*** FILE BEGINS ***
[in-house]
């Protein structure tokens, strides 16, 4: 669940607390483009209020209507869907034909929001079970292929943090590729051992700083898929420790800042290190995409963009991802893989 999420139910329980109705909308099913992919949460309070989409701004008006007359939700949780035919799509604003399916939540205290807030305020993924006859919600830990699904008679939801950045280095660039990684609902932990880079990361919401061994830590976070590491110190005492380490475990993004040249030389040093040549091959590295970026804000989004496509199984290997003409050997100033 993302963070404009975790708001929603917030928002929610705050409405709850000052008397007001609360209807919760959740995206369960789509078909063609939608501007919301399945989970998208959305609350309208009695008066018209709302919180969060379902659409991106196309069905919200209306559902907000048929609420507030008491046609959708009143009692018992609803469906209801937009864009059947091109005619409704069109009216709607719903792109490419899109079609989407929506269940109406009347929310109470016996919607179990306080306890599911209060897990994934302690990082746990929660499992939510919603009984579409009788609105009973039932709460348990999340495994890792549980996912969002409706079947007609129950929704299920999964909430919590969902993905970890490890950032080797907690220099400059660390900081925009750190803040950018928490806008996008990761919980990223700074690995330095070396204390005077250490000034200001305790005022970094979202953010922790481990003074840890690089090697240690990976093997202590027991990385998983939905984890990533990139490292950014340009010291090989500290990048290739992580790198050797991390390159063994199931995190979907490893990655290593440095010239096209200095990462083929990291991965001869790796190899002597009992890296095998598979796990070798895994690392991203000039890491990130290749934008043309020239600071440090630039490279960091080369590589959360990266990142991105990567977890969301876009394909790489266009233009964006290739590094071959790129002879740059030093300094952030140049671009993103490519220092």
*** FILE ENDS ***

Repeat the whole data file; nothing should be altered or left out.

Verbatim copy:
[in-house]
């Protein structure tokens, strides 16, 4: 669940607390483009209020209507869907034909929001079970292929943090590729051992700083898929420790800042290190995409963009991802893989 999420139910329980109705909308099913992919949460309070989409701004008006007359939700949780035919799509604003399916939540205290807030305020993924006859919600830990699904008679939801950045280095660039990684609902932990880079990361919401061994830590976070590491110190005492380490475990993004040249030389040093040549091959590295970026804000989004496509199984290997003409050997100033 993302963070404009975790708001929603917030928002929610705050409405709850000052008397007001609360209807919760959740995206369960789509078909063609939608501007919301399945989970998208959305609350309208009695008066018209709302919180969060379902659409991106196309069905919200209306559902907000048929609420507030008491046609959708009143009692018992609803469906209801937009864009059947091109005619409704069109009216709607719903792109490419899109079609989407929506269940109406009347929310109470016996919607179990306080306890599911209060897990994934302690990082746990929660499992939510919603009984579409009788609105009973039932709460348990999340495994890792549980996912969002409706079947007609129950929704299920999964909430919590969902993905970890490890950032080797907690220099400059660390900081925009750190803040950018928490806008996008990761919980990223700074690995330095070396204390005077250490000034200001305790005022970094979202953010922790481990003074840890690089090697240690990976093997202590027991990385998983939905984890990533990139490292950014340009010291090989500290990048290739992580790198050797991390390159063994199931995190979907490893990655290593440095010239096209200095990462083929990291991965001869790796190899002597009992890296095998598979796990070798895994690392991203000039890491990130290749934008043309020239600071440090630039490279960091080369590589959360990266990142991105990567977890969301876009394909790489266009233009964006290739590094071959790129002879740059030093300094952030140049671009993103490519220092």